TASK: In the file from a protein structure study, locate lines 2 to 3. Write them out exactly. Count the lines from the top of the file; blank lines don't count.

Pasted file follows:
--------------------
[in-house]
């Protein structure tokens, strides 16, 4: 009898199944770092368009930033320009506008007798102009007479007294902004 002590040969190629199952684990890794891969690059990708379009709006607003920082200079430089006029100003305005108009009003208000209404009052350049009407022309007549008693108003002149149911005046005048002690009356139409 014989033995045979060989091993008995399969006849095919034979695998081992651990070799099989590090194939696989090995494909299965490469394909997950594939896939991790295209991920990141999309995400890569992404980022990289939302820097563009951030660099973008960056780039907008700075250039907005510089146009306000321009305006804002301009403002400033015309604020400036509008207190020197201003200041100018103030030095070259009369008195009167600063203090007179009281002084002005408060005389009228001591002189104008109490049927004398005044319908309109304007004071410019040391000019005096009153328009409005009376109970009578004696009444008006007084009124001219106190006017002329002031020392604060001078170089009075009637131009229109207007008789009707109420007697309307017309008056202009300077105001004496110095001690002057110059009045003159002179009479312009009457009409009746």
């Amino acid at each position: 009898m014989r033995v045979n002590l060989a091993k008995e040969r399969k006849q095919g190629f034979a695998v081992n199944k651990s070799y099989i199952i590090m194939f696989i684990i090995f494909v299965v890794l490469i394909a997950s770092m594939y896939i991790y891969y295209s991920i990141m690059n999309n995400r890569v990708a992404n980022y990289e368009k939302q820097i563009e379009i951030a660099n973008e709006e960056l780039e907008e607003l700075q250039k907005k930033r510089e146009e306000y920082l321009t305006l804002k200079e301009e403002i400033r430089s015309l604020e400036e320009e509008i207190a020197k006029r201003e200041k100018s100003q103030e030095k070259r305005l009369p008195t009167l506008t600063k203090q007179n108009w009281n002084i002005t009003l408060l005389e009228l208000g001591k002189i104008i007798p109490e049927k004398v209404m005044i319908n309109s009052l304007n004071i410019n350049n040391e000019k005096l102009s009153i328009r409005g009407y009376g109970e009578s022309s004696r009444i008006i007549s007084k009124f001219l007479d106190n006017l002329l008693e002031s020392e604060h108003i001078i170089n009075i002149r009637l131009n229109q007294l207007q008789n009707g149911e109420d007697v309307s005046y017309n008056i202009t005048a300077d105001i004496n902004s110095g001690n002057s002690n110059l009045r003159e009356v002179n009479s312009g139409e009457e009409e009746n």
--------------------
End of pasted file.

């Protein structure tokens, strides 16, 4: 009898199944770092368009930033320009506008007798102009007479007294902004 002590040969190629199952684990890794891969690059990708379009709006607003920082200079430089006029100003305005108009009003208000209404009052350049009407022309007549008693108003002149149911005046005048002690009356139409 014989033995045979060989091993008995399969006849095919034979695998081992651990070799099989590090194939696989090995494909299965490469394909997950594939896939991790295209991920990141999309995400890569992404980022990289939302820097563009951030660099973008960056780039907008700075250039907005510089146009306000321009305006804002301009403002400033015309604020400036509008207190020197201003200041100018103030030095070259009369008195009167600063203090007179009281002084002005408060005389009228001591002189104008109490049927004398005044319908309109304007004071410019040391000019005096009153328009409005009376109970009578004696009444008006007084009124001219106190006017002329002031020392604060001078170089009075009637131009229109207007008789009707109420007697309307017309008056202009300077105001004496110095001690002057110059009045003159002179009479312009009457009409009746």
């Amino acid at each position: 009898m014989r033995v045979n002590l060989a091993k008995e040969r399969k006849q095919g190629f034979a695998v081992n199944k651990s070799y099989i199952i590090m194939f696989i684990i090995f494909v299965v890794l490469i394909a997950s770092m594939y896939i991790y891969y295209s991920i990141m690059n999309n995400r890569v990708a992404n980022y990289e368009k939302q820097i563009e379009i951030a660099n973008e709006e960056l780039e907008e607003l700075q250039k907005k930033r510089e146009e306000y920082l321009t305006l804002k200079e301009e403002i400033r430089s015309l604020e400036e320009e509008i207190a020197k006029r201003e200041k100018s100003q103030e030095k070259r305005l009369p008195t009167l506008t600063k203090q007179n108009w009281n002084i002005t009003l408060l005389e009228l208000g001591k002189i104008i007798p109490e049927k004398v209404m005044i319908n309109s009052l304007n004071i410019n350049n040391e000019k005096l102009s009153i328009r409005g009407y009376g109970e009578s022309s004696r009444i008006i007549s007084k009124f001219l007479d106190n006017l002329l008693e002031s020392e604060h108003i001078i170089n009075i002149r009637l131009n229109q007294l207007q008789n009707g149911e109420d007697v309307s005046y017309n008056i202009t005048a300077d105001i004496n902004s110095g001690n002057s002690n110059l009045r003159e009356v002179n009479s312009g139409e009457e009409e009746n």